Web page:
October Eco-Tidbits from Turkey

lake bafa power plant smokestack photo

Lake Bafa (left) is getting cleaned up, but power-plant construction threatens other parts of Turkey. Photos by Duru... (left) and Bill Ward's Brickpile (right) via Flickr.

Istanbul residents came out loud and strong this month as part of the International Day of Climate Action, but local environmentalists have been seeing advances (and disappointments) on other fronts as well. Once again, we wrap up the latest eco-related news from Turkey, developments that prompted reactions of both "süper" (yep, just like in English, but with an umlaut) and "maalesef" (unfortunately):Süper!

  • An area destroyed last year by wildfires in Antalya's Manavgat district is being reforested with 24 different species of trees in vulnerable areas to reduce the risk of future blazes.

  • Interest in bird-watching is growing in the Mediterranean town of Fethiye, which hosted the EuroBirdwatch festival this month. Participants visited several important bird habitats in the area, including the Girdev plateau, the Akgöl lake and wetland, and the Kuş Cenneti or Bird Paradise, salt marsh, where 220 different species of birds have been sighted in recent years.

  • Integrated solar-energy roof systems and an organic, hypoallergenic brand of cosmetics, Nvey Eco, both debuted in Turkey this month, creating more options for green consumers.

  • Bird and fish populations in the Lake Bafa area have increased due to a project by the State Waterworks Authority that has helped reduce pollution from nearby olive-oil factories and villages.

  • The Aegean city of İzmir hosted an environment conference titled, "The Swedish Model of Sustainable Development -- How Can Turkish Municipalities Benefit From It?" The Swedish ambassador participated in the event and pledged his country's assistance to help Turkey deal with its growing environmental problems.

  • A new avian species, the laughing dove, has appeared for the first time on the Kızılırmak delta, in Turkey's northern province of Samsun, bringing the number of birds seen there to 340.

  • New wind-power investments by the Danish firm Nordex AG and Turkey's Bilgin Enerji will produce enough energy to power some 150,000 Turkish households, reducing carbon dioxide emissions by around 300,000 tons.

  • Mining permits have been granted for 42 new mines, covering almost half the acreage of the Aegean province of Muğla, a popular tourism and honey-production area. Calling on residents to oppose the mines, a local tourism official noted that visitors bring in $2 billion annually to the region, adding, "No tourist would come to a mining area."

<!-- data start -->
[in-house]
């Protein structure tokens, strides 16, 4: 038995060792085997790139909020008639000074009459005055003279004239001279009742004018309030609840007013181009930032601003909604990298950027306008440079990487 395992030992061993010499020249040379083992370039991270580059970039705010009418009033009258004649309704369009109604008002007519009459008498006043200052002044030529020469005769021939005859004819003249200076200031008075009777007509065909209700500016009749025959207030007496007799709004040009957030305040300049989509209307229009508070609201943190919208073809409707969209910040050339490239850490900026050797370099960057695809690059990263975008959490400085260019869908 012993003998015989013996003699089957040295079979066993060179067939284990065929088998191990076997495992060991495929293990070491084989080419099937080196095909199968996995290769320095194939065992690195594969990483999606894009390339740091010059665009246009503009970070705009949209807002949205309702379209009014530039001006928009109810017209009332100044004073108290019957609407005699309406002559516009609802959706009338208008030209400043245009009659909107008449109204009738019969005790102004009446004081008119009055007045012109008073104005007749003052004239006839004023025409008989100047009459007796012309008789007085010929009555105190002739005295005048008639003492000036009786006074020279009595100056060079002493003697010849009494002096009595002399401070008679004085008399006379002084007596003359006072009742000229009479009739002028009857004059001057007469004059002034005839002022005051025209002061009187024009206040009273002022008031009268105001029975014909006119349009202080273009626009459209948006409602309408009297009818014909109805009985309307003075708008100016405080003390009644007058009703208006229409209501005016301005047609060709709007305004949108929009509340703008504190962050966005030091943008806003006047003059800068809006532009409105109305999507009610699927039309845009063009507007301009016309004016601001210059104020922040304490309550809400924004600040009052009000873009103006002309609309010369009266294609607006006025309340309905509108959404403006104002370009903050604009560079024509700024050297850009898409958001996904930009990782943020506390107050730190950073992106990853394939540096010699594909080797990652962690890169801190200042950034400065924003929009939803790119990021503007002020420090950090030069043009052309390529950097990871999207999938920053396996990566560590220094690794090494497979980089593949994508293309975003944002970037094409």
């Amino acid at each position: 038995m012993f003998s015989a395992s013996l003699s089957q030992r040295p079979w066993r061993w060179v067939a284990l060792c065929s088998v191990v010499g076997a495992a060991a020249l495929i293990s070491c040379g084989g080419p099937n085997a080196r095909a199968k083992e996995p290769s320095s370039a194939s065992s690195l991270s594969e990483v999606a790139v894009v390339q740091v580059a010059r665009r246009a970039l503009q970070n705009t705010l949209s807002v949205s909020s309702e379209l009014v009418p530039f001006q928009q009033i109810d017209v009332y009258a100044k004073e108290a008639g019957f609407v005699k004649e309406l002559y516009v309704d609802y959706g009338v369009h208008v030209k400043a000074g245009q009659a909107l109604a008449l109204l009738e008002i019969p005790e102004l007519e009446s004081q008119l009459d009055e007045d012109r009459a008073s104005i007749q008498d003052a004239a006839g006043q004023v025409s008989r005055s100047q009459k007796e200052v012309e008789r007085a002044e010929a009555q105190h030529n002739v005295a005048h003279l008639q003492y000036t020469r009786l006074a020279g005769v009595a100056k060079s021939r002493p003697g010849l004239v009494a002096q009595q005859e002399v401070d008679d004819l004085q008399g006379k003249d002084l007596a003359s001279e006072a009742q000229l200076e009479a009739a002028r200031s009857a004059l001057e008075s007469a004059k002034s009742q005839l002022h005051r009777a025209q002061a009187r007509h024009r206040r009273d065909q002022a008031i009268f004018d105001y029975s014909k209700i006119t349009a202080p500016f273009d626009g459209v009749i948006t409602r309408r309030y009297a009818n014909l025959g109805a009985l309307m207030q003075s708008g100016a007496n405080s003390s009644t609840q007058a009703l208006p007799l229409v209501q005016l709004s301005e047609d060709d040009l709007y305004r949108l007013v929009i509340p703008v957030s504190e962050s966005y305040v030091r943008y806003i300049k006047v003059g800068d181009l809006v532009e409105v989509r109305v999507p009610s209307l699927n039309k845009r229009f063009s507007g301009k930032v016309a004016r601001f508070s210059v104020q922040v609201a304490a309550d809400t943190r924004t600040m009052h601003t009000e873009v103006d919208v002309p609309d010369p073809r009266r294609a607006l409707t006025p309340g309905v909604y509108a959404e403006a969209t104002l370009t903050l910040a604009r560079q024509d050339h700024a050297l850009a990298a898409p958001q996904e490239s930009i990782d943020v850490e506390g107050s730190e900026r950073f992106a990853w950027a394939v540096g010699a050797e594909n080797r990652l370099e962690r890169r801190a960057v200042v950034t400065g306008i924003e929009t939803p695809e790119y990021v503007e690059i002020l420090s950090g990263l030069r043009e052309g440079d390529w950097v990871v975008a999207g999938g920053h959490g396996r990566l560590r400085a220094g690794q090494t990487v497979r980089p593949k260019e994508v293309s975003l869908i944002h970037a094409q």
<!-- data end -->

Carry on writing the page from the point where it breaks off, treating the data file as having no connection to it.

• Flamingos and Dalmatian pelicans in a bird sanctuary in the western city of İzmir are at risk of extinction due to inadequate preservation measures, an academic at Aegean University says. Islands where the birds used to reproduce are eroding and stray dogs are posing a threat to chicks and eggs.

  • Agricultural fertilizer and pesticide residues are polluting the Gulf of Saros, a popular diving and fishing spot in the northern Thrace region. According to a local environmental official, the amount of fertilizers used per hectare in Thrace is twice the normal amount, and area governments have yet to complete sewage treatment plants that they are required to build.

  • Construction of a road through the Palovit Valley in the eastern Black Sea region would damage a rare forest ecosystem, says Turkey's Green Party, which has filed suit to stop it from being built. Parts of the valley are assigned as national park areas and the region is home to alluvial forests, wild boars, wolves, lynx, and the country's densest population of grizzly bears, among other plant and animal species.

  • Power plants and cement factories planned for the Black Sea region are also drawing opposition from those who say the proposals would turn the area into "an energy dumpsite." Said a union chairman who joined the protest: "A vaccine for swine flu has been found, but a solution to the damage caused by power plants has not. Those who destroy the Black Sea are more dangerous than the swine flu."

Previous wrap-ups of Turkish environmental news:
September Eco-Tidbits from Turkey
August Eco-Tidbits from Turkey
July Eco-Tidbits from Turkey
June Eco-Tidbits from Turkey
May Eco-Tidbits from Turkey
April Eco-Tidbits from Turkey
March Eco-Tidbits from Turkey
February Eco-Tidbits from Turkey
January Eco-Tidbits from Turkey

October Eco-Tidbits from Turkey
Istanbul residents came out loud and strong this month as part of the

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